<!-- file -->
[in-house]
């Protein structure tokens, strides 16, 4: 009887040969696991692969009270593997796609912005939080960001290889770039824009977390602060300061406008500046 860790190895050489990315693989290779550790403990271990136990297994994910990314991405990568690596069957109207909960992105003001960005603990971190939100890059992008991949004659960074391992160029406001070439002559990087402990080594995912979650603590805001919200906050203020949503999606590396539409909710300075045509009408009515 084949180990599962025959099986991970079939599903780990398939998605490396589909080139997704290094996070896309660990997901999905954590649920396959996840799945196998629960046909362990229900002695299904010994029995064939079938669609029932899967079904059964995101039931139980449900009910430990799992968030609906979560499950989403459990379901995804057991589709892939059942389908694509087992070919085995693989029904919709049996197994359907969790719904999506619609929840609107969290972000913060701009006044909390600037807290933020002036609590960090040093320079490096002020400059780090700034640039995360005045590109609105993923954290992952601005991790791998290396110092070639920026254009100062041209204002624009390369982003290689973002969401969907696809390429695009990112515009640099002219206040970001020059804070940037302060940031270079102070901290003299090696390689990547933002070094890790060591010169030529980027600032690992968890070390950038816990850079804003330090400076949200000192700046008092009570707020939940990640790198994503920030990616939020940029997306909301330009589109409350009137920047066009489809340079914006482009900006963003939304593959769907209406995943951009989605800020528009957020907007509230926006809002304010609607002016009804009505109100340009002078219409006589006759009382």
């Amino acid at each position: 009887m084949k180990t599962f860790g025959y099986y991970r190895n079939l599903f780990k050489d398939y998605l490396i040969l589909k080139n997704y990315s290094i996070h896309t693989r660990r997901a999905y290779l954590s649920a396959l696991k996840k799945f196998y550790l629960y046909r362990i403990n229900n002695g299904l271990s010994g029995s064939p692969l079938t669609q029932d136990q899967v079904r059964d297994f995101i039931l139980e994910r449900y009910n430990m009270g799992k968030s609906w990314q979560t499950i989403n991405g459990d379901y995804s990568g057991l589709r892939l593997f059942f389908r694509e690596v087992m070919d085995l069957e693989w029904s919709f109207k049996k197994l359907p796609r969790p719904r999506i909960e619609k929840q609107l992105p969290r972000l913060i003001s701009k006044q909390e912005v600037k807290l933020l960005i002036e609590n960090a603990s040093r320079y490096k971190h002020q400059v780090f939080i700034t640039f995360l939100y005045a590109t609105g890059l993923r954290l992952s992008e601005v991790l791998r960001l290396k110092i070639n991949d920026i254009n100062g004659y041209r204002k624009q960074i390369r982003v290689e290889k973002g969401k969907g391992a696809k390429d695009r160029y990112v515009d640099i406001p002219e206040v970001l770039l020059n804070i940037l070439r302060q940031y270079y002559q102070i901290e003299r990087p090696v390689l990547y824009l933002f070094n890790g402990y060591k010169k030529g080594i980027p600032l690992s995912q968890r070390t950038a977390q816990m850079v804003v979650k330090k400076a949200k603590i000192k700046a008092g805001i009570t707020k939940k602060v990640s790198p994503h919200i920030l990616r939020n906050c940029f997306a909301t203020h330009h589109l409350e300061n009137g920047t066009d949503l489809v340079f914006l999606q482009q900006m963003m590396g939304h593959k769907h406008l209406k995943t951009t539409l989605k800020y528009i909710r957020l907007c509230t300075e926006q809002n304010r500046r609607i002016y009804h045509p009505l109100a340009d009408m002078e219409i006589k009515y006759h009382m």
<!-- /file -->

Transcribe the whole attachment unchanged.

[in-house]
């Protein structure tokens, strides 16, 4: 009887040969696991692969009270593997796609912005939080960001290889770039824009977390602060300061406008500046 860790190895050489990315693989290779550790403990271990136990297994994910990314991405990568690596069957109207909960992105003001960005603990971190939100890059992008991949004659960074391992160029406001070439002559990087402990080594995912979650603590805001919200906050203020949503999606590396539409909710300075045509009408009515 084949180990599962025959099986991970079939599903780990398939998605490396589909080139997704290094996070896309660990997901999905954590649920396959996840799945196998629960046909362990229900002695299904010994029995064939079938669609029932899967079904059964995101039931139980449900009910430990799992968030609906979560499950989403459990379901995804057991589709892939059942389908694509087992070919085995693989029904919709049996197994359907969790719904999506619609929840609107969290972000913060701009006044909390600037807290933020002036609590960090040093320079490096002020400059780090700034640039995360005045590109609105993923954290992952601005991790791998290396110092070639920026254009100062041209204002624009390369982003290689973002969401969907696809390429695009990112515009640099002219206040970001020059804070940037302060940031270079102070901290003299090696390689990547933002070094890790060591010169030529980027600032690992968890070390950038816990850079804003330090400076949200000192700046008092009570707020939940990640790198994503920030990616939020940029997306909301330009589109409350009137920047066009489809340079914006482009900006963003939304593959769907209406995943951009989605800020528009957020907007509230926006809002304010609607002016009804009505109100340009002078219409006589006759009382």
């Amino acid at each position: 009887m084949k180990t599962f860790g025959y099986y991970r190895n079939l599903f780990k050489d398939y998605l490396i040969l589909k080139n997704y990315s290094i996070h896309t693989r660990r997901a999905y290779l954590s649920a396959l696991k996840k799945f196998y550790l629960y046909r362990i403990n229900n002695g299904l271990s010994g029995s064939p692969l079938t669609q029932d136990q899967v079904r059964d297994f995101i039931l139980e994910r449900y009910n430990m009270g799992k968030s609906w990314q979560t499950i989403n991405g459990d379901y995804s990568g057991l589709r892939l593997f059942f389908r694509e690596v087992m070919d085995l069957e693989w029904s919709f109207k049996k197994l359907p796609r969790p719904r999506i909960e619609k929840q609107l992105p969290r972000l913060i003001s701009k006044q909390e912005v600037k807290l933020l960005i002036e609590n960090a603990s040093r320079y490096k971190h002020q400059v780090f939080i700034t640039f995360l939100y005045a590109t609105g890059l993923r954290l992952s992008e601005v991790l791998r960001l290396k110092i070639n991949d920026i254009n100062g004659y041209r204002k624009q960074i390369r982003v290689e290889k973002g969401k969907g391992a696809k390429d695009r160029y990112v515009d640099i406001p002219e206040v970001l770039l020059n804070i940037l070439r302060q940031y270079y002559q102070i901290e003299r990087p090696v390689l990547y824009l933002f070094n890790g402990y060591k010169k030529g080594i980027p600032l690992s995912q968890r070390t950038a977390q816990m850079v804003v979650k330090k400076a949200k603590i000192k700046a008092g805001i009570t707020k939940k602060v990640s790198p994503h919200i920030l990616r939020n906050c940029f997306a909301t203020h330009h589109l409350e300061n009137g920047t066009d949503l489809v340079f914006l999606q482009q900006m963003m590396g939304h593959k769907h406008l209406k995943t951009t539409l989605k800020y528009i909710r957020l907007c509230t300075e926006q809002n304010r500046r609607i002016y009804h045509p009505l109100a340009d009408m002078e219409i006589k009515y006759h009382m």